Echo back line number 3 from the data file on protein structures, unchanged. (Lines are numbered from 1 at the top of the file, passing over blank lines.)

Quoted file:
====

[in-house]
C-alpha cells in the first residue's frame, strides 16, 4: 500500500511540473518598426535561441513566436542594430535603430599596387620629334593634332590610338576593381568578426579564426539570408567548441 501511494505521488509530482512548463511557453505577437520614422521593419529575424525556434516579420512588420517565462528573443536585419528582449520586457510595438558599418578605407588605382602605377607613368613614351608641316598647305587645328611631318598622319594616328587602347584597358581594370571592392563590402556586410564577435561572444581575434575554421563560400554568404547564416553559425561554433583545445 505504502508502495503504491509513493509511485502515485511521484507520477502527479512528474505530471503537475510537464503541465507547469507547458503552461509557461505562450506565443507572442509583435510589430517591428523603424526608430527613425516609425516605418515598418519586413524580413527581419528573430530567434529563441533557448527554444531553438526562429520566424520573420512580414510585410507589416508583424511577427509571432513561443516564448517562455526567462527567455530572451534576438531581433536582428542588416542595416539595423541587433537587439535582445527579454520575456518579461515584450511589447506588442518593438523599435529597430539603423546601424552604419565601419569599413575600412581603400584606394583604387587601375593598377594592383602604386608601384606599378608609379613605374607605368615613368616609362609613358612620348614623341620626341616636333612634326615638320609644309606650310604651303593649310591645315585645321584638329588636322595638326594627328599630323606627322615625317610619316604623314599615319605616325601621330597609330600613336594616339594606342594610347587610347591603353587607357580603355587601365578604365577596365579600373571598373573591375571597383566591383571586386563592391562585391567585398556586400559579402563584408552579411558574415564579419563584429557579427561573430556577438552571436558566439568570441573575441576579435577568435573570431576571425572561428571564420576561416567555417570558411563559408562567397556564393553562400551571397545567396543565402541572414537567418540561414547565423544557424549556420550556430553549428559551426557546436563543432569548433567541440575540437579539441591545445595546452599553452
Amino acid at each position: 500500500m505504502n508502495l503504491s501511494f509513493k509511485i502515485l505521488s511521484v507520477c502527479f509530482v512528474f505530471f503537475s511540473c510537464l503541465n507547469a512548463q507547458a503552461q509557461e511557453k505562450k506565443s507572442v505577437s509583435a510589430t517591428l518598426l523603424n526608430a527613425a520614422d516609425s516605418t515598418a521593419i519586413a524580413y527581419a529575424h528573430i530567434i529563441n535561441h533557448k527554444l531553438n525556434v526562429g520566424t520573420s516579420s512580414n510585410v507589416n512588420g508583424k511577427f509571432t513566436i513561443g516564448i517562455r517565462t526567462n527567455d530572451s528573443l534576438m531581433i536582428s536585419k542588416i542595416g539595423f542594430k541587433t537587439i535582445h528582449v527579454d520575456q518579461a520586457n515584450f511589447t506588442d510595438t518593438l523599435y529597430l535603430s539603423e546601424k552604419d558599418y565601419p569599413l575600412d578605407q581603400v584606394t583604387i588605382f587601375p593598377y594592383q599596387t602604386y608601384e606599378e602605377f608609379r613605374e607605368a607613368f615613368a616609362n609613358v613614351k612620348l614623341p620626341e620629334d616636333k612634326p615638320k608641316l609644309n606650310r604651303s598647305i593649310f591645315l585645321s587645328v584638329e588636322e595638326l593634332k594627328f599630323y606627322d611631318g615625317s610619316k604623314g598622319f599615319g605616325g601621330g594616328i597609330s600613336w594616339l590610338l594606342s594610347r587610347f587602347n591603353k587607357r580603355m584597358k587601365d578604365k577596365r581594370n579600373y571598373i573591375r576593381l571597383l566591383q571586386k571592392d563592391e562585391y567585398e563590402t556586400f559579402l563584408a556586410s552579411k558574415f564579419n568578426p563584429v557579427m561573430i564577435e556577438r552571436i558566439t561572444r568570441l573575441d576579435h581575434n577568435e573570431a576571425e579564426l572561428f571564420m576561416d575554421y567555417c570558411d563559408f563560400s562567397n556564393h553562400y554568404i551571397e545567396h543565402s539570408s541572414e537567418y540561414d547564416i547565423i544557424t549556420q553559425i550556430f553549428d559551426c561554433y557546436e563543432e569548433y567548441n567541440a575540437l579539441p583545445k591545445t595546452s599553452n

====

Amino acid at each position: 500500500m505504502n508502495l503504491s501511494f509513493k509511485i502515485l505521488s511521484v507520477c502527479f509530482v512528474f505530471f503537475s511540473c510537464l503541465n507547469a512548463q507547458a503552461q509557461e511557453k505562450k506565443s507572442v505577437s509583435a510589430t517591428l518598426l523603424n526608430a527613425a520614422d516609425s516605418t515598418a521593419i519586413a524580413y527581419a529575424h528573430i530567434i529563441n535561441h533557448k527554444l531553438n525556434v526562429g520566424t520573420s516579420s512580414n510585410v507589416n512588420g508583424k511577427f509571432t513566436i513561443g516564448i517562455r517565462t526567462n527567455d530572451s528573443l534576438m531581433i536582428s536585419k542588416i542595416g539595423f542594430k541587433t537587439i535582445h528582449v527579454d520575456q518579461a520586457n515584450f511589447t506588442d510595438t518593438l523599435y529597430l535603430s539603423e546601424k552604419d558599418y565601419p569599413l575600412d578605407q581603400v584606394t583604387i588605382f587601375p593598377y594592383q599596387t602604386y608601384e606599378e602605377f608609379r613605374e607605368a607613368f615613368a616609362n609613358v613614351k612620348l614623341p620626341e620629334d616636333k612634326p615638320k608641316l609644309n606650310r604651303s598647305i593649310f591645315l585645321s587645328v584638329e588636322e595638326l593634332k594627328f599630323y606627322d611631318g615625317s610619316k604623314g598622319f599615319g605616325g601621330g594616328i597609330s600613336w594616339l590610338l594606342s594610347r587610347f587602347n591603353k587607357r580603355m584597358k587601365d578604365k577596365r581594370n579600373y571598373i573591375r576593381l571597383l566591383q571586386k571592392d563592391e562585391y567585398e563590402t556586400f559579402l563584408a556586410s552579411k558574415f564579419n568578426p563584429v557579427m561573430i564577435e556577438r552571436i558566439t561572444r568570441l573575441d576579435h581575434n577568435e573570431a576571425e579564426l572561428f571564420m576561416d575554421y567555417c570558411d563559408f563560400s562567397n556564393h553562400y554568404i551571397e545567396h543565402s539570408s541572414e537567418y540561414d547564416i547565423i544557424t549556420q553559425i550556430f553549428d559551426c561554433y557546436e563543432e569548433y567548441n567541440a575540437l579539441p583545445k591545445t595546452s599553452n